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When I was about 4, my mother taught me the names of the days of the week, she said "I have an idea, lets call today Tuesday, and tommorow Wednesday, etc". Until I was in 3rd grade, I would argue with kids, claiming that my mother invented the names of the days of the week!
I used to believe that if you wanted to go back to yesterday you would just have to go back to sleep after you woke up and then you'd wake up in yesterday. However, I never got to try this as I was always forced to get up and go to school!
that if you had fun, time would literally pass by faster
I'm grew up in Indiana. Until 2006 - Indiana did not observe daylight savings time. Our time always stayed the same.
Every year, during the summer and at Christmas, we'd visit my grandparents in South Carolina. On some visits, I had to reset my watch, on others I didn't. I always assumed that I remembered incorrectly from the previous visit.
It wasn't until I was in COLLEGE in New Orleans that I discovered the truth about DST. It was my freshman year in the dorm in October 1995. Time to fall back.
Everyone in the dorm kept saying, "Change your clocks." I was like "WHAT ARE YOU TALKING ABOUT??" Then they explained DST, and I didn't believe them. I actually had to ask the dorm mother! I really thought they were lying (you can't just CHANGE THE TIME like that!)
The funny thing is, they thought I was lying, too. They made me call my mother. She confirmed Indiana did not do DST.
To this day, I'm 35, I still don't know exactly when you change over (which has caused me problems - sometimes I have to work on Sundays and I have been both early and LATE as a result.) I do know the months, but that's it. No idea of the week.
And let me tell you, it's expected that you DO know. Most people wouldn't notice, but there's not much fanfare about DST at all!!! I guess they figure everyone's done it all their lives - WRONG. When I do actually change my clock on the right date, it's usually because I find out "by accident" (i.e. in casual conversation with someone.)
On a good note, I haven't been that affected by the extension of DST. You don't have to break a habit you never had. And now that the dates have changed, a lot more advertising is done.
when i was a kid i used to believe that there was one week of spring (from spring break), three months of summer (from summer break), One month of winter (from christmas break) and the rest was fall.
i used to believe i would 'catch up' to my big brother one day and we'd be twins.
i thought 'classic' was new and 'modern' was old
For a long time, I thought that you were born either as an adult or child, and you were that way for your entire life. I was so jealous that my parents got to be grown ups while I was stuck as a child.
When I was about 3 or 4, my mother took a trip to the US in summer, and left me at my grandmotherīs for about three and a half weeks. FOr little me, that was a long long time! And I went on to tell everybody years after that that I had lived with my grandma for one year...
i used to believed tat human goes on forever. I got real panic when i realised that humans actually die. then a bright idea came to me and i felt calm. i thought to myself " when i grow to age of say 65 or so i shall annouce to the world that i can make us all revert to a younger age by reversing our watches and clocks synchronically!."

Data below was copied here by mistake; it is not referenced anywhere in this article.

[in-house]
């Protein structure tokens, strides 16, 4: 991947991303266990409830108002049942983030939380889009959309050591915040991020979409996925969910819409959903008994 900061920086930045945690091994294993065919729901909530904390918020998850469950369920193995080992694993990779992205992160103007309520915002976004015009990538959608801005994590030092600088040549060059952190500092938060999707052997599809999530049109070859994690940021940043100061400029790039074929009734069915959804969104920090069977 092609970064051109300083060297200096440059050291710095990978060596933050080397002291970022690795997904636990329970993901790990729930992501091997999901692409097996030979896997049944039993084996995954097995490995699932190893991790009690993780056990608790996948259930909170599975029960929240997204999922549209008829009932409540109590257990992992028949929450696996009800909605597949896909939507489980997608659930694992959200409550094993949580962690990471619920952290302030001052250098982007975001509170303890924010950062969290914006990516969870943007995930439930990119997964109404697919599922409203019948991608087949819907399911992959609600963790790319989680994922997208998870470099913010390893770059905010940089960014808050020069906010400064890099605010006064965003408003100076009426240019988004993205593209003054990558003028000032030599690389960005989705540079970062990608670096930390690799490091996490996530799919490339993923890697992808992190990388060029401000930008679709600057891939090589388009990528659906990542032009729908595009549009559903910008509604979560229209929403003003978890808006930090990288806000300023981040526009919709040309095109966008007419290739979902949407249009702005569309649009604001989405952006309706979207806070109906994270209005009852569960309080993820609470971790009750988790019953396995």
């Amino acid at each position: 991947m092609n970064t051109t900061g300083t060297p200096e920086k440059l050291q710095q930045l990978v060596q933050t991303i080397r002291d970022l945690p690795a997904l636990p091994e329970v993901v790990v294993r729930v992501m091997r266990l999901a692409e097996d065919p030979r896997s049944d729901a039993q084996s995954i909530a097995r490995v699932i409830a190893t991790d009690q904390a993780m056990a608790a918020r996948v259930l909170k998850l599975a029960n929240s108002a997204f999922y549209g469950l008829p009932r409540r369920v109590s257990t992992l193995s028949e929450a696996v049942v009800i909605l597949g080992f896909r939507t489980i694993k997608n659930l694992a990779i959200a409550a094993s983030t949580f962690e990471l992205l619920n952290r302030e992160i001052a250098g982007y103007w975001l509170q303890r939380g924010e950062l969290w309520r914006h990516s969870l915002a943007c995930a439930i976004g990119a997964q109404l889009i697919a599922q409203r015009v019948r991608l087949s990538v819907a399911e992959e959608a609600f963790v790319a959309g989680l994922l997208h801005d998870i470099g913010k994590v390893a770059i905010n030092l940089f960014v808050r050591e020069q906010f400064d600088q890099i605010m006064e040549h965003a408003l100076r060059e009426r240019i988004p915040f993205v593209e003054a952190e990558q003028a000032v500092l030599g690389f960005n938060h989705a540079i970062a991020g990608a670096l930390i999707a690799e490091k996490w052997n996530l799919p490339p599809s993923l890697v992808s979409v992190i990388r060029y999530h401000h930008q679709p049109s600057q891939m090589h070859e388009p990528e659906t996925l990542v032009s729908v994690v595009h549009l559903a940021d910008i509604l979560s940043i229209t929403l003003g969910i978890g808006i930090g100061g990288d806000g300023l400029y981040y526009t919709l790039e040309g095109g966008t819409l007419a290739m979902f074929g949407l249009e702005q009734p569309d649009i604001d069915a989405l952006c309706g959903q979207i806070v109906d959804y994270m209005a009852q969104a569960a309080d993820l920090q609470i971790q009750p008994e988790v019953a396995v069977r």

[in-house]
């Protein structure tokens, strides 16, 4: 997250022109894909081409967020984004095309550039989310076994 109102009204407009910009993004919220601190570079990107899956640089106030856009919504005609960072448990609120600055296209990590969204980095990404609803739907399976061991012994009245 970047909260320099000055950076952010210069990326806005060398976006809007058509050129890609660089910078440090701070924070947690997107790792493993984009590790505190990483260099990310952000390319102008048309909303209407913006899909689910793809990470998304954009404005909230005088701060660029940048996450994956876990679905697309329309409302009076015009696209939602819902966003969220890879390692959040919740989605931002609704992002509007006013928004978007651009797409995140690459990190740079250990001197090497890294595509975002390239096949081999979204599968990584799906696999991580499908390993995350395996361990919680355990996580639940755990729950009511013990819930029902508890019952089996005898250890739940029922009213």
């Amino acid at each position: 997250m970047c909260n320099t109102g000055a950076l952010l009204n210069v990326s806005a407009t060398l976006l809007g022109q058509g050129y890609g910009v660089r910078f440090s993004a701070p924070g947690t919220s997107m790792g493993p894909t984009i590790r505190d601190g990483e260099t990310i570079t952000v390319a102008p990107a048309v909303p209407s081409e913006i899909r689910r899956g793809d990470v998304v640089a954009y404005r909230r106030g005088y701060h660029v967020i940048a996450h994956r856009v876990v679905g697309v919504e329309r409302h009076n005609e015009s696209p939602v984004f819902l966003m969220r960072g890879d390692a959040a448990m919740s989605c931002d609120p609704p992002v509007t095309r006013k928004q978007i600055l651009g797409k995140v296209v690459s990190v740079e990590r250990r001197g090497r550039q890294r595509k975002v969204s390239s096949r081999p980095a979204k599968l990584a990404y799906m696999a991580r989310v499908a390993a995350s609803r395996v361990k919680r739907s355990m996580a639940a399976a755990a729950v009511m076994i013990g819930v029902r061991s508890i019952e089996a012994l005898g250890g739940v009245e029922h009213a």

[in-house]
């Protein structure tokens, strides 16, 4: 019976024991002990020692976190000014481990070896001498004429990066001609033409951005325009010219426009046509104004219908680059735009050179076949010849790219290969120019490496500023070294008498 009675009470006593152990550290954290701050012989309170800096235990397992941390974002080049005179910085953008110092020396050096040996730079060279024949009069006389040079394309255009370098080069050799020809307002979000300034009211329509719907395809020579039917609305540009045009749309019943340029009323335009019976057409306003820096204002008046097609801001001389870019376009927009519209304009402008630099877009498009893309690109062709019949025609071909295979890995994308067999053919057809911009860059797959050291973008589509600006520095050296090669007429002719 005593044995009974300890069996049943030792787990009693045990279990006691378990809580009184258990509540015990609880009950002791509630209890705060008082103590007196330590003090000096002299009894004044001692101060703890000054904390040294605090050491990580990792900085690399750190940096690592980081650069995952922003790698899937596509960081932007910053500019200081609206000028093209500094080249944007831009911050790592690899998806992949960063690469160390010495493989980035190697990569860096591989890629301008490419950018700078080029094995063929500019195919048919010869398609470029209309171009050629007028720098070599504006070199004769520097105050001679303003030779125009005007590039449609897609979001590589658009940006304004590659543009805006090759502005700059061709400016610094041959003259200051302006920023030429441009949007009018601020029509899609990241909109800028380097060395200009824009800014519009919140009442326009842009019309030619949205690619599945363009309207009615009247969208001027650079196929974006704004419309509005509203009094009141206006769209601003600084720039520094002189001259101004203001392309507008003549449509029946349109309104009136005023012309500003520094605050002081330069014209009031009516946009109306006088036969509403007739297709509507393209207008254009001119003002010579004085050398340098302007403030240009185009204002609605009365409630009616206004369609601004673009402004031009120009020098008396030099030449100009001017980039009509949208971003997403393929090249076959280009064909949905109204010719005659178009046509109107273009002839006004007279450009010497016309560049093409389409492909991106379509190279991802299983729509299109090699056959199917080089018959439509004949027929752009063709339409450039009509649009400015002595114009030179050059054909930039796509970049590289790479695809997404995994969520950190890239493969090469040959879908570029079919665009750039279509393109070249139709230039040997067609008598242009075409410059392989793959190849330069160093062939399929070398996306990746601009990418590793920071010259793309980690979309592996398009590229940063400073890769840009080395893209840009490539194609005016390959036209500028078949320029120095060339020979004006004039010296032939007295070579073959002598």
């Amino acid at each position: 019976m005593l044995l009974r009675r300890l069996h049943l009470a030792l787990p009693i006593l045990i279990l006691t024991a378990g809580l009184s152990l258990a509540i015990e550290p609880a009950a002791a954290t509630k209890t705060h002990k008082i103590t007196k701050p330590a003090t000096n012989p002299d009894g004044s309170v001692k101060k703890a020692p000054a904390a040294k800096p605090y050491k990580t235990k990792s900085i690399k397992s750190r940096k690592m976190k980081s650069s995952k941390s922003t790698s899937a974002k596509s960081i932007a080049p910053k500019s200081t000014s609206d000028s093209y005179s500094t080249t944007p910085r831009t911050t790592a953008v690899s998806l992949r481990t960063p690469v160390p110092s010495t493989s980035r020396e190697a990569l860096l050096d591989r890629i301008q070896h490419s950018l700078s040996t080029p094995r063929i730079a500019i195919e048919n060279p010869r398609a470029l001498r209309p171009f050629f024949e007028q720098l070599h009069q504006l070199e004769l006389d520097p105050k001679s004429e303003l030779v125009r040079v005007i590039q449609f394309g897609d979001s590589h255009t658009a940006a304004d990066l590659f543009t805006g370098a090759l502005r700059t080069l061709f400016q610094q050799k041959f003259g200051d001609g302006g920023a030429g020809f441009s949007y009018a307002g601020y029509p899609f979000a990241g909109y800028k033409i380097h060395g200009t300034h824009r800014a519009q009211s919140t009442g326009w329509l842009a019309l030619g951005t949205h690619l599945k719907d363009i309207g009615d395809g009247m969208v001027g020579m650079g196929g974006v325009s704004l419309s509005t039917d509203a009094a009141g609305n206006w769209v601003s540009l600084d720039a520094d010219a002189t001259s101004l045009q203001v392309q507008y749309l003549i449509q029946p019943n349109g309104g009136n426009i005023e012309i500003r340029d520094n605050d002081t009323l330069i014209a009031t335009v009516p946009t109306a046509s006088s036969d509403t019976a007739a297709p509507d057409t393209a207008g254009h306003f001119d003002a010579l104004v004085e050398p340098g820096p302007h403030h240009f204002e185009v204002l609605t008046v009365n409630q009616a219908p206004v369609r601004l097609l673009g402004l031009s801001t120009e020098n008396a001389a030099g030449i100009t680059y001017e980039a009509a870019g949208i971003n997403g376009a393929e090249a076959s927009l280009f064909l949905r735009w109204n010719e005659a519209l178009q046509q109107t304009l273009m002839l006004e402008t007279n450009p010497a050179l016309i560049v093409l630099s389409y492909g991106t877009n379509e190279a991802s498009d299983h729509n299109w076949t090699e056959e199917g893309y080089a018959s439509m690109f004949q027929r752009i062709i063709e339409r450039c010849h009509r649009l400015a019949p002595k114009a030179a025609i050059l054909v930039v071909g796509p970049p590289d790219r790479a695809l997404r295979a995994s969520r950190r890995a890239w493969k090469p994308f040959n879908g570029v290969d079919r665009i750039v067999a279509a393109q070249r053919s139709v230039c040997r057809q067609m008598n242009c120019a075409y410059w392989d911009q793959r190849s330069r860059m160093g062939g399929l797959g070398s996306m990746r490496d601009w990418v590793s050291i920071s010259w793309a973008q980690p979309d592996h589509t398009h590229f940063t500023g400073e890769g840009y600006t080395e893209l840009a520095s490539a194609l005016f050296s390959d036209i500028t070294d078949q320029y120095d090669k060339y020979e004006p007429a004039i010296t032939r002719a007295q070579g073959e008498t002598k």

When I first heard of the "fourth dimension" and knew it had some connection to time(I was maybe six or seven), I thought of it as an actual underground realm inhabited by dinosaurs and historical figures.
Up until I was ten I believed that Yesterday was a day of the week
I used to believe that my entire life was a dream and I would wake up as a baby in another, completely different life.
I still sometimes wonder when I'm going to wake up, this dream has being going on for a good few years!!!
When I was little I was amazed when I saw adverts for the 60 minutes program. I used to think to myself "Wow! They must have to read the news really fast to only fit it in 60 minutes"
I used to believe that, rather than time zones, the time just changed gradually. So if it was 5:00 where you were, it might be 5:15 50km away.
I've always pictured time as a circle, like a ferris wheel. the months go clockwise with january at the top, then on lines going from the middle of the circle out to the months there are little dots for the days of the month, and within these dots are pixel-like squares for the hours (hours have always been square) and all of time pictured in years is in the shape of an arch, not a line. i had no idea that this was not a normal view of time until i read a book where one of the characters saw time similarly to me and was told it wasn't normal! but, this view of time is completely normal for a synesthete (no this is not some sci-fi creature, google synesthesia) so i'm not a total weirdo!
I used to beleive that when i left a family members house they froze until i came back to see them... I didn't think different until i was ten lol
When I was a kid, I was confused by Daylight Savings Time and asked my dad why we had to do it. He told me that charcoal companies all got together and made the law so that people would grill out more often in the summertime. I totally bought it, and repeated it to people through my early 20s.
I used to think that the way to count time was to sound it out slowly. e.g. Once my Mum said to wait five minutes so i said f-i-v-e m-i-n-u-t-e-s out loud and really slowly and thought that meant five minutes was up.
Because of this I could never understand how one hour was longer than say twenty minutes because when you say it out loud twent minutes would be longer.
One night I was up late with a friend working on a college level biology project when we got into an arguement about the number of weeks in a year. I almost felt bad for the poor guy, he was SO sure that there were only 48..